A Memorable Christmas Tree

When I was a child growing up we lived on a bush property on the outskirts of Sydney. On Christmas Eve, my father would go into the bush and cut down a Casuarina tree to use as our Christmas Tree.  These generally make wonderful Christmas trees if they are thick and bushy; they have a piney sort of scent but are nowhere near as pungent as regular pine trees.

We had a superabundance of these trees on our property so I am not quite sure what went wrong the year my father brought home a very bare and rather pathetic looking casuarina.  It had but a few sparse branches with plenty of space between the needles.  None of us wanted to appear unkind or ungrateful but we looked hard at it with consternation trying to imagine what we might do with it.  In the meantime, my father sneaked off to his den under the house with a bottle of sherry and a bag of crisps.

My mother is a most remarkable woman who loves Christmas and everything do with it with a passion.  Christmas tree decoration was an art form with her but the site of this scraggly, bare branched tree had her gobsmacked.  I clearly remember how bitterly disappointed I felt because the decorating of the Christmas tree was something I looked forward to.  We listened to records and told funny stories and shared delicious treats my mother had cooked while we were doing it.  We had a huge collection of decorations that were family heirlooms from eons past and each one had a story attached to it.  No way in the world were we going to be able to put these decorations on the less than adequate tree standing before us.

But my mother's spirit was indomitable and she excused herself from the house for a few minutes.  When she came back home, she had with her several packets of crepe paper in a bright assortment of colours, some florists' wire and some green tape.  And she announced that we were going to make crepe paper flowers.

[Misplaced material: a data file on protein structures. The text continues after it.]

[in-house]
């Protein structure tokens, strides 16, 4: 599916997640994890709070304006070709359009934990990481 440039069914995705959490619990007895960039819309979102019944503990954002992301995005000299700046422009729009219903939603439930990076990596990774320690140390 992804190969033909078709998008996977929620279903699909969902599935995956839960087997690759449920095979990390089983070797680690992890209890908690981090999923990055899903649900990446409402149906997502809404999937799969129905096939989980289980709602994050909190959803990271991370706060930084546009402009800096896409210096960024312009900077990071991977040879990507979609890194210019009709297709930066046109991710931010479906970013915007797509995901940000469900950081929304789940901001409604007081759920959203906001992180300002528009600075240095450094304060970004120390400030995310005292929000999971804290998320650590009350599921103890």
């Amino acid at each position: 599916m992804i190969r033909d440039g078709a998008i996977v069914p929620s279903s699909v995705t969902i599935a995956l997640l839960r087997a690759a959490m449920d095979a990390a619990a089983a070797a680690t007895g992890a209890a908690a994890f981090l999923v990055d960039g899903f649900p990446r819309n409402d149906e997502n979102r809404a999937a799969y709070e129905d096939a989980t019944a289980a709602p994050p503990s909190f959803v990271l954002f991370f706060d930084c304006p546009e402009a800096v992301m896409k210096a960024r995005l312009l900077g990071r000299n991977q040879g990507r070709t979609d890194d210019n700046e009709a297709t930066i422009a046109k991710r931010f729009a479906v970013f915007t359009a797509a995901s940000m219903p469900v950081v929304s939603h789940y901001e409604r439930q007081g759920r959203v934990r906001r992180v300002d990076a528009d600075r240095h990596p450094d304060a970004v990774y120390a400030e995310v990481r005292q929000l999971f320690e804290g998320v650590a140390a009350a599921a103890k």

Then she assembled us kids around the table and showed us how to do it.  We played the records and ate the home cooked snacks, laughed and reminisced together in as fine a form as we ever did.  And the flowers took shape and grew, and were gathered in magnificent brightly coloured bunches.

My mother then tied the crepe paper flowers to the few branches of the Christmas tree.  How it came alive!  The large flowers cheerfully filled in the spaces and in the end it was quite the most spectacular Christmas tree we had ever seen.  I do not have a photo of it, but I found a few photos online of trees decorated with crepe paper flowers to convey something of the effect of it.


My mother taught us an invaluable lesson that year about the true meaning of Christmas spirit, of being grateful and seeing the opportunity rather than yielding to disappointment, of respecting peoples' feelings and exploring creativity to give something of beauty and cheer.

Merry Christmas!
perseverer perseverer
56-60, F
4 Responses Dec 24, 2012

what a fantastic story! how sweet it is! you must have had a nice Christmas Perseverer. im glad for you!

It was nice, thank you, clarkee, though because of my health we dined out for Christmas lunch, and Mum is too frail now to make the trip up from Tasmania for Christmas. Still, we managed to go to Midnight Mass and we had a lovely day.

I also remember every Christmas we would make long lengths of paper chains; competing with each other to see who could make the longest. these then got hung around the lounge room too. We had a glass swing door between the lounge and the kitchen, and it was only ever closed on Christmas Eve. We were allowed to get up and go get our stockings and take them back to bed, but the rule was no present opening or waking Mum and dad up until the sun was up.
You're right Barb, Christmas celebrations are an attitude, not a display of dollars.

Ah yes! The paper chain making competition that kept us well and truly occupied for hours on end each year! And they were draped round and round the lounge room. All very glorious!

I Love your fluid, evocative prose, perseverer! A beautiful story, that brought back memories of home-made Christmas decorations.

I agree with You that casuarinas make excellent substitutes for the 'traditional' pines (despite their lack of piney scent) as their 'leaves' are so similar to pine-needles.

Thank you for reading this story and leaving an appreciative comment, Dex. It was fun finding the trees, too. Alas, the suburban sprawl has made this tradition all but impossible. I notice that on the way to my school there is a "Christmas Tree Farm". These pinus radiata are carefully grown to be just the right height and well endowed with branches. But they are no good for allergy sufferers!

Christmas is what you make it...not about how much you spend on it, or who has the `perfect` tree. Your story is heartwarming and reminds me of Chritmases long past; we did`nt make crepe paper flowers but we did make crepe bells and streamers. Great days and great memories! happy Christmas to you and your family.

And to you, my dear friend. We are about to go to Midnight Mass here in one of the first places in the world to get Christmas and I will especially be thinking of you in my prayers.

Thank you Barb, you are a dear friend to me too; your prayer will be appreciated.